Idea: easier transition for newcomers from other DEs/OSes

Martin Sourada martin.sourada at
Fri Aug 24 21:18:10 UTC 2007

On Fri, 2007-08-24 at 21:28 +0200, Christopher Brown wrote:
> On 24/08/07, Adam Jackson <ajackson at> wrote:
>         On Fri, 2007-08-24 at 19:15 +0200, Martin Sourada wrote:
>         > Hi,
>         >
>         > It's all about picking default settings new users wish.
>         Imagine a user
>         > who is coming from Windows to Fedora, but he has no clue how
>         linux 
>         > works. It would greatly help him if the linux behaved to
>         some extent
>         > similar to Windows - meaning applications look (themes),
>         window's
>         > buttons layout (in this case same), menu layout, keyboard
>         shortcuts etc. 
>         > The same for users coming from Mac OS and for users used to
>         Gnome and
>         > switching to KDE and opposite way. The idea is that user
>         selects what he
>         > wants his desktop resemble, and then the usage of the
>         desktop would be 
>         > more intuitive to him.
>         Bzzt, logical fallacy.  Read about the uncanny valley, then
>         apply that
>         lesson to your argument.  Point for point emulation is not
>         just
>         technically infeasible, it's also a really really bad idea. 
> I agree. As an aside, I found the uncanny valley article on wikipedia
> fascinating.
> if you're interested. However much you skin over GNOME or KDE to make
> them look like inferior OS's with greater market penetration, it
> really is pretty pointless. This creates restrictions on UI design and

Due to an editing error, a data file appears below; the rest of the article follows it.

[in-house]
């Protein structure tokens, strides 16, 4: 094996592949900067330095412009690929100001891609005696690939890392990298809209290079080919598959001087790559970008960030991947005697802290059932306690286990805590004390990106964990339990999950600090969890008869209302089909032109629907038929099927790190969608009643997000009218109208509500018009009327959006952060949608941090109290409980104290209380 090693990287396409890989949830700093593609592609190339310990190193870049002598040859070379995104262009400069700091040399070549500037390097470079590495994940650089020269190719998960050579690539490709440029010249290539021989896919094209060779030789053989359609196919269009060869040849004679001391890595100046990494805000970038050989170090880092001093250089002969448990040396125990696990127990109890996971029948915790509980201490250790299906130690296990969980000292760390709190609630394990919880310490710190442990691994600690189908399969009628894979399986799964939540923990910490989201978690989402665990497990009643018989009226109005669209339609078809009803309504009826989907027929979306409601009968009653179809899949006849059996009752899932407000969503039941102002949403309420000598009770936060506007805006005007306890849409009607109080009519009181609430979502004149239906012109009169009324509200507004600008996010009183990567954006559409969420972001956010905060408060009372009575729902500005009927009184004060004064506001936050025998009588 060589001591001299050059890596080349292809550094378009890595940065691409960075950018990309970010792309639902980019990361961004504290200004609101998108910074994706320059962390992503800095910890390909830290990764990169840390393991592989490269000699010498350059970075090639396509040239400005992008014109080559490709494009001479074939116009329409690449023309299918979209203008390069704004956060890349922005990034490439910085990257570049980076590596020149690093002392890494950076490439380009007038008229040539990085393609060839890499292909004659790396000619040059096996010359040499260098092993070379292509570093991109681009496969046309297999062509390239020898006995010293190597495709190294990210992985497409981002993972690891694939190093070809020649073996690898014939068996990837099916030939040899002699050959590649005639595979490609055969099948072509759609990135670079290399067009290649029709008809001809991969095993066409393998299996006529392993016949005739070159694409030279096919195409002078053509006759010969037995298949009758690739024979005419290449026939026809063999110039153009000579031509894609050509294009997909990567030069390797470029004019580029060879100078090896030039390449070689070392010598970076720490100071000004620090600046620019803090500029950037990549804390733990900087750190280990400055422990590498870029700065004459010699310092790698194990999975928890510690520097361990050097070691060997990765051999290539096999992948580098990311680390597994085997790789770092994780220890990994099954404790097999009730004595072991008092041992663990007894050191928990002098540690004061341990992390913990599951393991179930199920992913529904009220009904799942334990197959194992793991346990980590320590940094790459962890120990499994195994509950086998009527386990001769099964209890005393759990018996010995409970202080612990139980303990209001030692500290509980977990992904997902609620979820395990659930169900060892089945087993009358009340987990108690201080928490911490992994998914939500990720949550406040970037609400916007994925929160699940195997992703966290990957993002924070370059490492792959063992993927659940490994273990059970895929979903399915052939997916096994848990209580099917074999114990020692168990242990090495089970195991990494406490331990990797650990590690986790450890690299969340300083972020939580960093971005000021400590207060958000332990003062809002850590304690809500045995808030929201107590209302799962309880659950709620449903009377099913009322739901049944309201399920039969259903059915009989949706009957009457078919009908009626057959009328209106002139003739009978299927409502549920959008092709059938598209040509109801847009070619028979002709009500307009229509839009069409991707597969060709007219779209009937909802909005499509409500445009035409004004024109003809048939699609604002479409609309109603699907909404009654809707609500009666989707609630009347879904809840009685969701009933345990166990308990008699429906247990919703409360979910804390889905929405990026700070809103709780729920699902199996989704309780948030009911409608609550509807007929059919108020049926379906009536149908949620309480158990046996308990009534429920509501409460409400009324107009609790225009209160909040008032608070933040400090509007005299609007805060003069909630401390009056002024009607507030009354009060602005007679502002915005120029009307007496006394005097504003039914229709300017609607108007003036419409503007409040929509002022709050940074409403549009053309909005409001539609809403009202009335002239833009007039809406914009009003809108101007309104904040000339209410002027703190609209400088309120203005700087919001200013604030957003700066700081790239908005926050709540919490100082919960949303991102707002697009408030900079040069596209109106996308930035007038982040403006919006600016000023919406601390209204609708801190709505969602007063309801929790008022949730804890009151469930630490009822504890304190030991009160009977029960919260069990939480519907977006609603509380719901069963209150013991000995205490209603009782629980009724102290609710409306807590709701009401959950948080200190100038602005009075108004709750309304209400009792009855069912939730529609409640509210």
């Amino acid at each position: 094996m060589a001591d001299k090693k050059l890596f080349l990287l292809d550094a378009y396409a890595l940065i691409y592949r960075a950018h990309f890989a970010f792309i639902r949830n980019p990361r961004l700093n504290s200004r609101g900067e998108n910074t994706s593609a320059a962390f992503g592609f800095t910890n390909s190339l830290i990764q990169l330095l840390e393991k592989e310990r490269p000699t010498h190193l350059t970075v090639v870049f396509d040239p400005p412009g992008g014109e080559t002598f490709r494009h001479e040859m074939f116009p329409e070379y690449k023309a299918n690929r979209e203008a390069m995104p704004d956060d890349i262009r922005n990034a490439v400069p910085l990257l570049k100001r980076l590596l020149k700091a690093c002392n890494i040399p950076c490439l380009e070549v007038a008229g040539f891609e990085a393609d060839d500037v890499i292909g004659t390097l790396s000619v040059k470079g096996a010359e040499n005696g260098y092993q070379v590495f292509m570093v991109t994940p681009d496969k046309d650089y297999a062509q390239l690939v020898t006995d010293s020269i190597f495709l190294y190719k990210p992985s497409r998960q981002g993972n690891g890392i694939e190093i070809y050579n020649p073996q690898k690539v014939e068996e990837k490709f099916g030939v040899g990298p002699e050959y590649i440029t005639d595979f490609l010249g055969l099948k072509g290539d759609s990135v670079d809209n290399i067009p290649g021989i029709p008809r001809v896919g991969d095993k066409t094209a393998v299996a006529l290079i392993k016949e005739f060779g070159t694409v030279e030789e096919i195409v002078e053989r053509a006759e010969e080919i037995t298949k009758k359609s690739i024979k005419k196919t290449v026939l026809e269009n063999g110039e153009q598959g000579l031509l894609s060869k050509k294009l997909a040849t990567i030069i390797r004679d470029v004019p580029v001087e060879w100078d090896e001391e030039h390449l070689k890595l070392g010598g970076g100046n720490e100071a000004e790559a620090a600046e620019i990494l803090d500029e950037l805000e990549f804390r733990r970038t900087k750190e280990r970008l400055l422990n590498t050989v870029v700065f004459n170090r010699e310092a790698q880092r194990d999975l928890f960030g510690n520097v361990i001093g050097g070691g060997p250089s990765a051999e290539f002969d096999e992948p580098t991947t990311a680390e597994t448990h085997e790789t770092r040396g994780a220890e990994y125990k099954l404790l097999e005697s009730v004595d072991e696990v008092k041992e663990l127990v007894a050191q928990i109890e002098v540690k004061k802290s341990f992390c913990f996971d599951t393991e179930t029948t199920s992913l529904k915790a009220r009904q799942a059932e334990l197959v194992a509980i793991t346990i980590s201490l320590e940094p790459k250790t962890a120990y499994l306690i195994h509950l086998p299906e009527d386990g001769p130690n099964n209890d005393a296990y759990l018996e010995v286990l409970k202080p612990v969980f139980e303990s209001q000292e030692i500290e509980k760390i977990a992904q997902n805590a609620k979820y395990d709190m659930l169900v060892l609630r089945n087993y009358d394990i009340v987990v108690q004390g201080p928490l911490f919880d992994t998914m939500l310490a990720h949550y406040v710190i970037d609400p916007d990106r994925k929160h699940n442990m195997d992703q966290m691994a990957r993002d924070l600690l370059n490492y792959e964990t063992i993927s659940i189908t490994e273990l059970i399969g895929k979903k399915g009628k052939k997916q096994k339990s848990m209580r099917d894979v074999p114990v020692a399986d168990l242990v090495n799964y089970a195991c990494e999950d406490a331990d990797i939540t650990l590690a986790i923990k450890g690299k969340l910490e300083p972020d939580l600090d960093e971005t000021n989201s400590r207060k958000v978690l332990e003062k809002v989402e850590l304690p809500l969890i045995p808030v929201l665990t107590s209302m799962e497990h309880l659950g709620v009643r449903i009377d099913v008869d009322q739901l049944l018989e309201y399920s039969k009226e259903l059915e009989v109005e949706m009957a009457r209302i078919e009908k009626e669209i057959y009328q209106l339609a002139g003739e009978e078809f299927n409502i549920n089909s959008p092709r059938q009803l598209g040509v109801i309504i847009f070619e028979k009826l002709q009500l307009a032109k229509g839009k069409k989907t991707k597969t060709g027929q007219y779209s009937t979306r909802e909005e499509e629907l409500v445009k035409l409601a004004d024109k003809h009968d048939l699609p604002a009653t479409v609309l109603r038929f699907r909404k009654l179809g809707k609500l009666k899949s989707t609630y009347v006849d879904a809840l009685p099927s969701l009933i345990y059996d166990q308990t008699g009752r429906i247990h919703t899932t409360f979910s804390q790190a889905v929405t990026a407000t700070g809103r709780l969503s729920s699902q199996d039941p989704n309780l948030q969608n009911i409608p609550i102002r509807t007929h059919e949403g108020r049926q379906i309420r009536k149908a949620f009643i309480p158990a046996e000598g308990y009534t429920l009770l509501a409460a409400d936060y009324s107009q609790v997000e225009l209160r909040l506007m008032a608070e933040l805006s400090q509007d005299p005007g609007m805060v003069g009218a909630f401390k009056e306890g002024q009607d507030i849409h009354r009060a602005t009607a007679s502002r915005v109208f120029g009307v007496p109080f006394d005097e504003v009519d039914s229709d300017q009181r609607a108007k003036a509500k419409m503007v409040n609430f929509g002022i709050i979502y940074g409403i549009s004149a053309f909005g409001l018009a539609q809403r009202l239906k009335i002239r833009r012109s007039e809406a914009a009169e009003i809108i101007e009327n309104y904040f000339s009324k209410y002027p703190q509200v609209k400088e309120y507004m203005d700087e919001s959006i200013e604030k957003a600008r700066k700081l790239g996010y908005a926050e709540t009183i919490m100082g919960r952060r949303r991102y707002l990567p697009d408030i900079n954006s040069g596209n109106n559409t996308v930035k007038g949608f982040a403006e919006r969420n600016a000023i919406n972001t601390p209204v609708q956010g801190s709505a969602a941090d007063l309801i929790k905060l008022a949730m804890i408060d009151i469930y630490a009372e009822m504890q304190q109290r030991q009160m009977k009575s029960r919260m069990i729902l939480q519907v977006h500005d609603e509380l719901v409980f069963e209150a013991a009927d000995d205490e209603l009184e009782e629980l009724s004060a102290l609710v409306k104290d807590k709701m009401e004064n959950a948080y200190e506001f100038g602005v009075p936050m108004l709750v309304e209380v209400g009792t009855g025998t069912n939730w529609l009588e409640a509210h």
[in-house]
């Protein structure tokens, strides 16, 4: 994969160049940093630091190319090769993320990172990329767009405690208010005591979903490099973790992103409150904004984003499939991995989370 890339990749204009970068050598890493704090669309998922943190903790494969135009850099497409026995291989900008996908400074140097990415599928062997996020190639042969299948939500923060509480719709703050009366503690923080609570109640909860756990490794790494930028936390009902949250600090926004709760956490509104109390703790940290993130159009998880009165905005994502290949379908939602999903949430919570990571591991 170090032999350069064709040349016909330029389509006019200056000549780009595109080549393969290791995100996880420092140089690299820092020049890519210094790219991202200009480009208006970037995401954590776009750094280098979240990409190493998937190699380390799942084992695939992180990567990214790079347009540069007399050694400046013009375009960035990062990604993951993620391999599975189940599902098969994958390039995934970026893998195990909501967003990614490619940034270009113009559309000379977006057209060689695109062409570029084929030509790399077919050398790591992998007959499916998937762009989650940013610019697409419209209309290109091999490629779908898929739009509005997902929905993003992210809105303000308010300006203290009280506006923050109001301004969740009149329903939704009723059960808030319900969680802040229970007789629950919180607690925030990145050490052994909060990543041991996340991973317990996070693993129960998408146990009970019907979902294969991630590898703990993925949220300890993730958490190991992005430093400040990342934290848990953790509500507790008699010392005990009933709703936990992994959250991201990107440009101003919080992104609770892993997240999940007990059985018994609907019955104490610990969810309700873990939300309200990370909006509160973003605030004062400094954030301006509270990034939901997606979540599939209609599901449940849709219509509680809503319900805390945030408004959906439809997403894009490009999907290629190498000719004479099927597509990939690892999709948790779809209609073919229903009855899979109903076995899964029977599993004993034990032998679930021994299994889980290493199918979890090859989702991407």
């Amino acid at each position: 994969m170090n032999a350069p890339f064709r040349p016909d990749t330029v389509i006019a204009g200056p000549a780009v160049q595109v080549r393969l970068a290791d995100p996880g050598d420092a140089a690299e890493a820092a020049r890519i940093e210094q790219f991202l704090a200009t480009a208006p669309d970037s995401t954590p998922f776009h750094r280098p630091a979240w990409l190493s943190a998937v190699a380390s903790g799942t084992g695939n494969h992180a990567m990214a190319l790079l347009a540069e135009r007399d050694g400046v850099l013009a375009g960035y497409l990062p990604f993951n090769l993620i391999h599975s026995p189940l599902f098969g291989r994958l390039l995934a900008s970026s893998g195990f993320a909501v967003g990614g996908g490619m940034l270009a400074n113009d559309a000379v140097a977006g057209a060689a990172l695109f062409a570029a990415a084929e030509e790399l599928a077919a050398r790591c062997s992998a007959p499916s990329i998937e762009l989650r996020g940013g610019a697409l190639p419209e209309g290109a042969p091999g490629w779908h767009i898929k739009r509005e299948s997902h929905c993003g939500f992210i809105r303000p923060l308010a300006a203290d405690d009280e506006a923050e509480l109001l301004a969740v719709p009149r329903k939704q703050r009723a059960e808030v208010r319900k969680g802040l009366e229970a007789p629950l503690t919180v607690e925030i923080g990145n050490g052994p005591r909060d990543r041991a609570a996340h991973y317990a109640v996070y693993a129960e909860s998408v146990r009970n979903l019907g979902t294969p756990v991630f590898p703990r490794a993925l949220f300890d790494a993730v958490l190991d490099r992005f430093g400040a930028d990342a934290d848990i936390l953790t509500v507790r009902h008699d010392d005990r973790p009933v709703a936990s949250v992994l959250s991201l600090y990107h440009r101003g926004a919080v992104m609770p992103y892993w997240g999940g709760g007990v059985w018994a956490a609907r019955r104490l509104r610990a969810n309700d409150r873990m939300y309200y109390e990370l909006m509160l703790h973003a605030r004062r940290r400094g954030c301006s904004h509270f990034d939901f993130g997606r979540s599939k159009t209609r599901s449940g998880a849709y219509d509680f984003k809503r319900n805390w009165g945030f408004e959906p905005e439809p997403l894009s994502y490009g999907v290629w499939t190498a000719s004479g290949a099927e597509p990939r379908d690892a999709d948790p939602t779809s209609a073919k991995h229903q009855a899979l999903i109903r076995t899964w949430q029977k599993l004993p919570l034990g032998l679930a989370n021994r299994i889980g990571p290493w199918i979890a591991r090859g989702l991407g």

> people waste time developing like-for-like applications simply in
> order to mimic The Control Panel or My Network Places.
> System>Administration or Places>Network is faster and simpler and
> after is easily picked up. I have yet to introduce anyone to GNOME and
> they have failed to grasp the new layout - quite the reverse - the
> simplicity is often seen as a key benefit. 
> Cheers
> Chris
> -- 
> -- 

Ok, I had a sneaky feeling that it is against the philosophy, but wanted
to mention it nevertheless. I wasn't talking about emulation (even
though it might look so), I was talking about making the process of
transitioning to other system easier. I use gnome, I like almost
everything about it, but I am not the target audience here. Let's say it
this way, comparing KDE and GNOME. You are happy GNOME user but want to
try KDE, for whatever reason, so you'd actually like it to behave like
you are used to (to certain extent). Like having two panels, three
menus, similar looking widget set, same keyboard shortcuts. Nothing
more, the applications would still be KDE, the kontrol center still be
from KDE, etc. 

More generally I am talking about a utility that could ease the job of
doing this. You can set pretty much in today's gnome or kde to be it
more friendly to users used to something different, but it'll still be
KDE and GNOME. I'd like those users to have easy utility, to ease their
start - i.e. to set for them the basic things, so that they will both
learn new behaviour, but also use some of the already learnt.

It would be maybe even more appreciated by dual booters...

And I was talking about CHOICE. If user wants why not help him. If he
wants to try GNOME with all its defaults, let him do that as well.

But anyway, you seem to be against that, so I will not pursue it
further. It is probably a bad idea (and after reading the wikipedia
article about the uncanny valley it seems even worse than that)...

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